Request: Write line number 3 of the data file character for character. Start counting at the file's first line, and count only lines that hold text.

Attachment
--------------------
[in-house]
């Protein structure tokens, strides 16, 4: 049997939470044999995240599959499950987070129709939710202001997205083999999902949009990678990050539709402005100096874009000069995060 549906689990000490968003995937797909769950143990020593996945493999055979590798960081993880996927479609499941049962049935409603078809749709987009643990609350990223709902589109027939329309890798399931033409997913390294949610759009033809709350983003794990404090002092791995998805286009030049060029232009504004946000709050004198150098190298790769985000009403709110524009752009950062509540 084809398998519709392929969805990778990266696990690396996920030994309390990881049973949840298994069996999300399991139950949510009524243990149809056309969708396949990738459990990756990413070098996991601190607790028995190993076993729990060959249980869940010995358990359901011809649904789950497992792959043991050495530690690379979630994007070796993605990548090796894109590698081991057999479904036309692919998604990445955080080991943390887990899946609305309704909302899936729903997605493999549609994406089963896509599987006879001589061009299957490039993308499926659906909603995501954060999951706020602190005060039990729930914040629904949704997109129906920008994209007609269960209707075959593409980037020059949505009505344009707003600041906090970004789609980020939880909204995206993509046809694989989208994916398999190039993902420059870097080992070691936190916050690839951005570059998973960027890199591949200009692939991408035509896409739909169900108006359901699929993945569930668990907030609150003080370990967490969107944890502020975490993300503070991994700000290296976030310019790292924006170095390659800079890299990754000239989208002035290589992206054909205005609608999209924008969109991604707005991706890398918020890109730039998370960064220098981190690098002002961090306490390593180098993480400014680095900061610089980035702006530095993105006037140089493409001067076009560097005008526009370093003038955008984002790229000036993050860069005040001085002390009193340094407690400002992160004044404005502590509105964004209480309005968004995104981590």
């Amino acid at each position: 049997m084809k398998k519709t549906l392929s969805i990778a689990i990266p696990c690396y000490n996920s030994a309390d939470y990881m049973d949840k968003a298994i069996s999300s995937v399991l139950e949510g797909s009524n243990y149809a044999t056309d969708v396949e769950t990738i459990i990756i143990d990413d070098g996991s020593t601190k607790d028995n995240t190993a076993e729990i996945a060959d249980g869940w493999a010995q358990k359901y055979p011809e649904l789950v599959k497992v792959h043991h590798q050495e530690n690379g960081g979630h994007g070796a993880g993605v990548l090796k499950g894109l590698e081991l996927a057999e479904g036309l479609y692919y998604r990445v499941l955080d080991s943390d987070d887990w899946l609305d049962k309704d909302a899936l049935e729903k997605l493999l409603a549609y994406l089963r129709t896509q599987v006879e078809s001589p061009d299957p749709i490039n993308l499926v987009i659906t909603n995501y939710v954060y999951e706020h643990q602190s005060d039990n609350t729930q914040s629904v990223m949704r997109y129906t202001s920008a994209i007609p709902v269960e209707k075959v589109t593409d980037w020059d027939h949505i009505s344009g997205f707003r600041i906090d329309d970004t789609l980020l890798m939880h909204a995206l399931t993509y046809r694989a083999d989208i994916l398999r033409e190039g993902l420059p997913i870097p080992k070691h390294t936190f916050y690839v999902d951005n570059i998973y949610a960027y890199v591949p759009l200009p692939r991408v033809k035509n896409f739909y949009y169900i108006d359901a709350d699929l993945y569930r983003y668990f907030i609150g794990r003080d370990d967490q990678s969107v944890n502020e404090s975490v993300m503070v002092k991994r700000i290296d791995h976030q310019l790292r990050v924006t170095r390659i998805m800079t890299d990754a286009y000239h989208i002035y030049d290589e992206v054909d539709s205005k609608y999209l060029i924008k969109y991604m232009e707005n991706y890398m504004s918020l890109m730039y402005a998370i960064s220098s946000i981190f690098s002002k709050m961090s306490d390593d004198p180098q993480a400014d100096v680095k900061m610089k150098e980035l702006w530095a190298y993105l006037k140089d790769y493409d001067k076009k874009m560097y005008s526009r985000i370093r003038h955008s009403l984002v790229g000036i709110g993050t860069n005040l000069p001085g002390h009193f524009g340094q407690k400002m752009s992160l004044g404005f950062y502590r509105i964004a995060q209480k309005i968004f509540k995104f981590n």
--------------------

């Amino acid at each position: 049997m084809k398998k519709t549906l392929s969805i990778a689990i990266p696990c690396y000490n996920s030994a309390d939470y990881m049973d949840k968003a298994i069996s999300s995937v399991l139950e949510g797909s009524n243990y149809a044999t056309d969708v396949e769950t990738i459990i990756i143990d990413d070098g996991s020593t601190k607790d028995n995240t190993a076993e729990i996945a060959d249980g869940w493999a010995q358990k359901y055979p011809e649904l789950v599959k497992v792959h043991h590798q050495e530690n690379g960081g979630h994007g070796a993880g993605v990548l090796k499950g894109l590698e081991l996927a057999e479904g036309l479609y692919y998604r990445v499941l955080d080991s943390d987070d887990w899946l609305d049962k309704d909302a899936l049935e729903k997605l493999l409603a549609y994406l089963r129709t896509q599987v006879e078809s001589p061009d299957p749709i490039n993308l499926v987009i659906t909603n995501y939710v954060y999951e706020h643990q602190s005060d039990n609350t729930q914040s629904v990223m949704r997109y129906t202001s920008a994209i007609p709902v269960e209707k075959v589109t593409d980037w020059d027939h949505i009505s344009g997205f707003r600041i906090d329309d970004t789609l980020l890798m939880h909204a995206l399931t993509y046809r694989a083999d989208i994916l398999r033409e190039g993902l420059p997913i870097p080992k070691h390294t936190f916050y690839v999902d951005n570059i998973y949610a960027y890199v591949p759009l200009p692939r991408v033809k035509n896409f739909y949009y169900i108006d359901a709350d699929l993945y569930r983003y668990f907030i609150g794990r003080d370990d967490q990678s969107v944890n502020e404090s975490v993300m503070v002092k991994r700000i290296d791995h976030q310019l790292r990050v924006t170095r390659i998805m800079t890299d990754a286009y000239h989208i002035y030049d290589e992206v054909d539709s205005k609608y999209l060029i924008k969109y991604m232009e707005n991706y890398m504004s918020l890109m730039y402005a998370i960064s220098s946000i981190f690098s002002k709050m961090s306490d390593d004198p180098q993480a400014d100096v680095k900061m610089k150098e980035l702006w530095a190298y993105l006037k140089d790769y493409d001067k076009k874009m560097y005008s526009r985000i370093r003038h955008s009403l984002v790229g000036i709110g993050t860069n005040l000069p001085g002390h009193f524009g340094q407690k400002m752009s992160l004044g404005f950062y502590r509105i964004a995060q209480k309005i968004f509540k995104f981590n």